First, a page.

London Mining Nails Serious Investment For Its West African Iron Ore Holding
Black Rock, Inc (BLK) has announced an innovative deal with emerging iron ore producer London Mining plc (LOND) whereby in return for $110 million payable up front by Black Rock, the New York-based investment manager will receive a two percent royalty on ore sales out of London Mining’s Sierra Leone prospect. Black Rock, with a market capitalisation nudging $30 billion, will use its LSE-listed World Mining Trust (BRWM) to fund the deal.
London-based London Mining was established in 2005 by its playing-through CEO – Canadian Graeme Hossie – to raise investment capital for iron ore exploration and production. It early on identified the potential of the Marampa prospect in Sierra Leone on Africa’s west coast, securing rights to the field in 2006. Other interests are located across the planet – in Greenland, Saudi Arabia and Columbia.
London Mining’s website describes its Marampa mine as being an area of nearly 14 square kilometres located 125km by road north-east of Freetown and 40km via a dedicated haul road from the freight terminal on the Thofeyim river. The company advises that the Marampa deposit was discovered back in 1926, with limited open pit extraction undertaken by various interests between 1933 and 1975, when low iron ore prices forced the mine’s closure. The subsequent and protracted (11 years till 2002) Sierra Leone civil war saw the mine inoperative until London Mining stepped in.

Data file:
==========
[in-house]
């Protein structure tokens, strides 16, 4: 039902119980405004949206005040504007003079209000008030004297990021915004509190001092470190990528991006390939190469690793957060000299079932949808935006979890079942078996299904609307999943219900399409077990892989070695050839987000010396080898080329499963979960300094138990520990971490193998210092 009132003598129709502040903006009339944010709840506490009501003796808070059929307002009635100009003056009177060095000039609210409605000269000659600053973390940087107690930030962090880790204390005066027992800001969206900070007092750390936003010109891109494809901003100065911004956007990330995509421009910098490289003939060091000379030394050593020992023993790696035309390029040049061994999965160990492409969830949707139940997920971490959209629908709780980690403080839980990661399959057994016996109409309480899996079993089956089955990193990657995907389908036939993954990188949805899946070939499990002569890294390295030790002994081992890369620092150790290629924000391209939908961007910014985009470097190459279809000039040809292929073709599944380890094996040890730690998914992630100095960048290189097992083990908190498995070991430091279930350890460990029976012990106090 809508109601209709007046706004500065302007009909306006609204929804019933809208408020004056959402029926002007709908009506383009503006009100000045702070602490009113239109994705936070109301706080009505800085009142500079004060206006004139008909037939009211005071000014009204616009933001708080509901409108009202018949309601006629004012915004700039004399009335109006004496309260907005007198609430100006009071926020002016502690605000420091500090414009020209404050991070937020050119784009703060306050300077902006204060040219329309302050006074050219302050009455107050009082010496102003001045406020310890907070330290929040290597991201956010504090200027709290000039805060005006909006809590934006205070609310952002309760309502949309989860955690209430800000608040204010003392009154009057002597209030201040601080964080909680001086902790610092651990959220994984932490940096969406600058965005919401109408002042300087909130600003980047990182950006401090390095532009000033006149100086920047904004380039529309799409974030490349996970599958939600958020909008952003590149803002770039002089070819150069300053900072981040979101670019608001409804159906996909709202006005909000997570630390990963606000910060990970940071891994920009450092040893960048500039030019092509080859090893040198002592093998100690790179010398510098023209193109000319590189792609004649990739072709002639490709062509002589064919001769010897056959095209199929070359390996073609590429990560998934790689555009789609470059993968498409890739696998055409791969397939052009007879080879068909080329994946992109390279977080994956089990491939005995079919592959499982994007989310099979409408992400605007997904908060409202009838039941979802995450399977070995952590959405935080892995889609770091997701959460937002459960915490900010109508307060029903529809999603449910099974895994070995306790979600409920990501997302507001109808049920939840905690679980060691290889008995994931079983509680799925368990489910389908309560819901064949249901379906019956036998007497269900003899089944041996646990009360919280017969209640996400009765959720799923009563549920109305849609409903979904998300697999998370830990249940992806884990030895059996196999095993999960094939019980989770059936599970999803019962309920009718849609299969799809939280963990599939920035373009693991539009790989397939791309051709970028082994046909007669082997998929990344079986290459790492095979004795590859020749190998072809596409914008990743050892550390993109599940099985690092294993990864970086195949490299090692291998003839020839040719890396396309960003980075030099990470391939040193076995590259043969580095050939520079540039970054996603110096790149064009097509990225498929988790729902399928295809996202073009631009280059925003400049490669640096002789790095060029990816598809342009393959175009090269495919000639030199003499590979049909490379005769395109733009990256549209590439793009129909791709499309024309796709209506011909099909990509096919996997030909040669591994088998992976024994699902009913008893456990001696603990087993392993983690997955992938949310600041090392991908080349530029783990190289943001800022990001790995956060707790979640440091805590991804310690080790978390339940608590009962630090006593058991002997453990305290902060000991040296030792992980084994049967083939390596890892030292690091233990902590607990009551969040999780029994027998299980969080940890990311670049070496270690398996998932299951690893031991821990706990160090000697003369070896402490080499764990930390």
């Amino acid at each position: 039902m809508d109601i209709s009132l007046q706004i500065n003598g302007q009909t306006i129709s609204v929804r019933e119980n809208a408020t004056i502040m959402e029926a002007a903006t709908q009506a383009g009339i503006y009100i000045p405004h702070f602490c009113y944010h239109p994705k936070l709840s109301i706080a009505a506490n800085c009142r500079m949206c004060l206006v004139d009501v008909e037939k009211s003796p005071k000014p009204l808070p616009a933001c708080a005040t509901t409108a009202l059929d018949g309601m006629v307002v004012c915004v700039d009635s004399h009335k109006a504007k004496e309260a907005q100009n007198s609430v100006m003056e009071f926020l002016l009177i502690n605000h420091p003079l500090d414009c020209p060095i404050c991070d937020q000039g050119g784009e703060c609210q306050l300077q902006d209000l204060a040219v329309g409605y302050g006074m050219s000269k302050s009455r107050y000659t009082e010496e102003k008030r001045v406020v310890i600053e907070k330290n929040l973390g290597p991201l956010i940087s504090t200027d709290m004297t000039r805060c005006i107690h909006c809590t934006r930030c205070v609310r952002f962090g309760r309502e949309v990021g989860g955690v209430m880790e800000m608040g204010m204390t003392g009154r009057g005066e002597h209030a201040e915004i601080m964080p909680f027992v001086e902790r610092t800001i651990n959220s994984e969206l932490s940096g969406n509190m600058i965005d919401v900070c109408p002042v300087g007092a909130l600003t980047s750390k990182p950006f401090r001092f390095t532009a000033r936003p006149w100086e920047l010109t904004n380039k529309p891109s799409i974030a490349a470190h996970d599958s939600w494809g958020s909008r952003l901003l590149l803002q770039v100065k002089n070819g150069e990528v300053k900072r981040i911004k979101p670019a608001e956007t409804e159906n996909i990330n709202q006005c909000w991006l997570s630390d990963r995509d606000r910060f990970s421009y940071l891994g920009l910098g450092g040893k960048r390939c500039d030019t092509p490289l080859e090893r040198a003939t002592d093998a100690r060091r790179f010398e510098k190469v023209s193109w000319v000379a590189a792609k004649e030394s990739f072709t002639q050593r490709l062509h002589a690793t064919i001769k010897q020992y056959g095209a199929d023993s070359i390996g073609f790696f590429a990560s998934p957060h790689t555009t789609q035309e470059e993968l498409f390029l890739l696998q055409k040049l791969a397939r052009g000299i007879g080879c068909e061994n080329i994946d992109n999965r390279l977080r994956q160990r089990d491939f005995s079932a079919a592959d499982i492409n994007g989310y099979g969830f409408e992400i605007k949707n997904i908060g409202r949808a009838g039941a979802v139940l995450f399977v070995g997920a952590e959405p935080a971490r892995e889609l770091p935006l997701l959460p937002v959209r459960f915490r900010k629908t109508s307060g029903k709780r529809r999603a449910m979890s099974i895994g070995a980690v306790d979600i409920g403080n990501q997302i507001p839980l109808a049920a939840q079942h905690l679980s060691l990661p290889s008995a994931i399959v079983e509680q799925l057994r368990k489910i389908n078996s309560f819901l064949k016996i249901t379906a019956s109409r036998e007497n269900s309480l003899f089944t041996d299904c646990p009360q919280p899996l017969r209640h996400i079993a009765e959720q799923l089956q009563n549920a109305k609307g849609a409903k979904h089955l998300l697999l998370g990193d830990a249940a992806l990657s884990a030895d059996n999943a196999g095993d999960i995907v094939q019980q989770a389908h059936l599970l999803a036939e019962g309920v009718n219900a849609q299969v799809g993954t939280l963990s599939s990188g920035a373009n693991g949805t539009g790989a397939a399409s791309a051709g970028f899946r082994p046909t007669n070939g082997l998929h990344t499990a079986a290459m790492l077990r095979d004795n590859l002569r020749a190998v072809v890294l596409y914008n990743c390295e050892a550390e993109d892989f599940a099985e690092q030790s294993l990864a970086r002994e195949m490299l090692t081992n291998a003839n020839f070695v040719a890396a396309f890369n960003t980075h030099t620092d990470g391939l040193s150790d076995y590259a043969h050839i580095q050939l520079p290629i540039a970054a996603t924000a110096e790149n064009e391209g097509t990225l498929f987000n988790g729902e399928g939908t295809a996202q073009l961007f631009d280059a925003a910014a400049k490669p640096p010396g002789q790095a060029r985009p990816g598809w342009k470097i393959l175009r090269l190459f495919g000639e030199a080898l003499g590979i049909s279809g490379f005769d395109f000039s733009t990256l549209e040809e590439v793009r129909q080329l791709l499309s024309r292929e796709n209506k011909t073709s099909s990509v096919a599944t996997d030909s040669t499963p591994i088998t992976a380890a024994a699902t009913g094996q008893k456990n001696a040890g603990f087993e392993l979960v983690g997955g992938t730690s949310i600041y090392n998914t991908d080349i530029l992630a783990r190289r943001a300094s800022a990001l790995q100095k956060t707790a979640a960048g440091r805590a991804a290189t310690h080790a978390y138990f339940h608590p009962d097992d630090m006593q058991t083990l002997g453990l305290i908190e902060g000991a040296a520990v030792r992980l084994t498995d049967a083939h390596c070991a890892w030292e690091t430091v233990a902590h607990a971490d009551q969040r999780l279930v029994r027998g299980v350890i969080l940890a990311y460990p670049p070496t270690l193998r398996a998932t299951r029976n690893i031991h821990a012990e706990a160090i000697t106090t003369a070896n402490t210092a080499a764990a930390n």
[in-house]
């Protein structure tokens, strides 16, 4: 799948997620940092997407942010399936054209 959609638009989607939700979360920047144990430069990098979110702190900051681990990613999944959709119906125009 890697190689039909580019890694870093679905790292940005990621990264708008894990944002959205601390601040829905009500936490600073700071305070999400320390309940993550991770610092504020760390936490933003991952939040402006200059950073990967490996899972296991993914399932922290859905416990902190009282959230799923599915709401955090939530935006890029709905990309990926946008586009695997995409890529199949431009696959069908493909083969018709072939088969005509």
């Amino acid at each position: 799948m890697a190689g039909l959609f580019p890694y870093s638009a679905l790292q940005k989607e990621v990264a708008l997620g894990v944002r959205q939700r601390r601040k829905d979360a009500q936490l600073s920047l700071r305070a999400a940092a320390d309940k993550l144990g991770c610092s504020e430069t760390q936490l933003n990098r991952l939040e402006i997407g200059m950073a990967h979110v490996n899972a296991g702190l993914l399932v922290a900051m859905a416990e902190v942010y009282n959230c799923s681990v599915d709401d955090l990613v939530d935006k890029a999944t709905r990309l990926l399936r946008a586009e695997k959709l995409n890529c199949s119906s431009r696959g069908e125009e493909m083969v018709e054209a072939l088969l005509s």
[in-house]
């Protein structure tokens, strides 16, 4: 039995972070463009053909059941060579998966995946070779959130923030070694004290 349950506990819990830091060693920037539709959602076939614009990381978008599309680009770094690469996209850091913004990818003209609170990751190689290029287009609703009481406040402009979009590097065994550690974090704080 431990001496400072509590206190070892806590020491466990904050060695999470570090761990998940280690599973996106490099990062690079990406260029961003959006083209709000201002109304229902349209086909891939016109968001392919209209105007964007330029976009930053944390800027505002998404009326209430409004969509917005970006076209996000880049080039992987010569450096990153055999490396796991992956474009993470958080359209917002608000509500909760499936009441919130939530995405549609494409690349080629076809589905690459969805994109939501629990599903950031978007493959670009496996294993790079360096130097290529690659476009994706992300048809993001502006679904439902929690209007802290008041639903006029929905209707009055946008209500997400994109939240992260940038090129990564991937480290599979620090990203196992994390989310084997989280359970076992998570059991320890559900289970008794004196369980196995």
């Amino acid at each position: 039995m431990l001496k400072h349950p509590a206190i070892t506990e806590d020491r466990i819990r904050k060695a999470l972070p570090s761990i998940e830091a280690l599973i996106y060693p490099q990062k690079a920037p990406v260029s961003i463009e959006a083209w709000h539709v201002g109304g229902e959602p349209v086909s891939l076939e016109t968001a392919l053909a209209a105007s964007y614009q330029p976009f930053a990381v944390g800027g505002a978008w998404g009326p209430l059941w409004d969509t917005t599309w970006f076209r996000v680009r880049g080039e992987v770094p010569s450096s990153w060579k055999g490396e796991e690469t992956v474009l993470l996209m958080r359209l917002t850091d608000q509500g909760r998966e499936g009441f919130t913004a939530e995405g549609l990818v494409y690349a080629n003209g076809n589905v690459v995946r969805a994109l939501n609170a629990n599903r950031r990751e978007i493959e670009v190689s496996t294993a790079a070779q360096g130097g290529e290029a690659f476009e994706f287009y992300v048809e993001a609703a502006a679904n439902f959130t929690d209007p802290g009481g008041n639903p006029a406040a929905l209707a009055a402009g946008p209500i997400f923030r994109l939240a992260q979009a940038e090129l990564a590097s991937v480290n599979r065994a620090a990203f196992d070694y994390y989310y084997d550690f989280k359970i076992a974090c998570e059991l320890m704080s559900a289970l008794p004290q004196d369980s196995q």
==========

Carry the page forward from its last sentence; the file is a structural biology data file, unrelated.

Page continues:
!m(/uploads/story/206/thumbs/pic1_inline.png)Six years down the track, in December last year, consultants assessed the Marampa deposit at 1,078 million tonnes (Mt) with a grading of 31.2% FE (iron content). The Phase 1 operation, in part financed by the Black Rock investment, will focus on 150Mt of ‘lower capital intensity’ weathered rock and 40Mt of tailings from previous mining. According to London Mining’s press release, “While the company is currently implementing its previously funded expansion to 5Mtpa capacity in H2 2013 next year, the proceeds from the deal [with Black Rock] will strengthen the Company’s balance sheet and provide further financial resources to facilitate the expansion at Marampa to 9Mtpa at the appropriate time.”
For its part, Black Rock has yet to upload any media statement on the deal but the Financial Times of 30 July quoted Evy Hambo, fund manager at the World Mining Trust, as saying, “We are seeing plenty of companies asking about alternative ways to finance growth or development projects. The scarcity of capital for midsized and junior companies, the cost of capital and the covenants attached to it make it less attractive than in the past.” Black Rock obviously liked what it saw in London Mining’s Sierra Leone holding and doubtless sees continuing growth in global iron ore demand. The markets appear to have agreed, with shares in the World Mining Trust rising 2.14 percent on news of the deal. Shares in London Mining jumped 15.5 percent to 171.5 pence.
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That optimism may come under threat from continuing news out of the world’s largest consumer – the People’s Republic of China takes some 60 percent of seaborne volumes. The FT reported on 25 July of a drop to nine-month lows in world iron ore prices on the back of requests for delivery deferral by a number of Chinese buyers. Indeed, commodity producers around the world anxiously await signs of where to from here for the Chinese economy. At best, a degree of slow-down seems inevitable. No-one is even wanting to think about the dreaded ‘R-word’.
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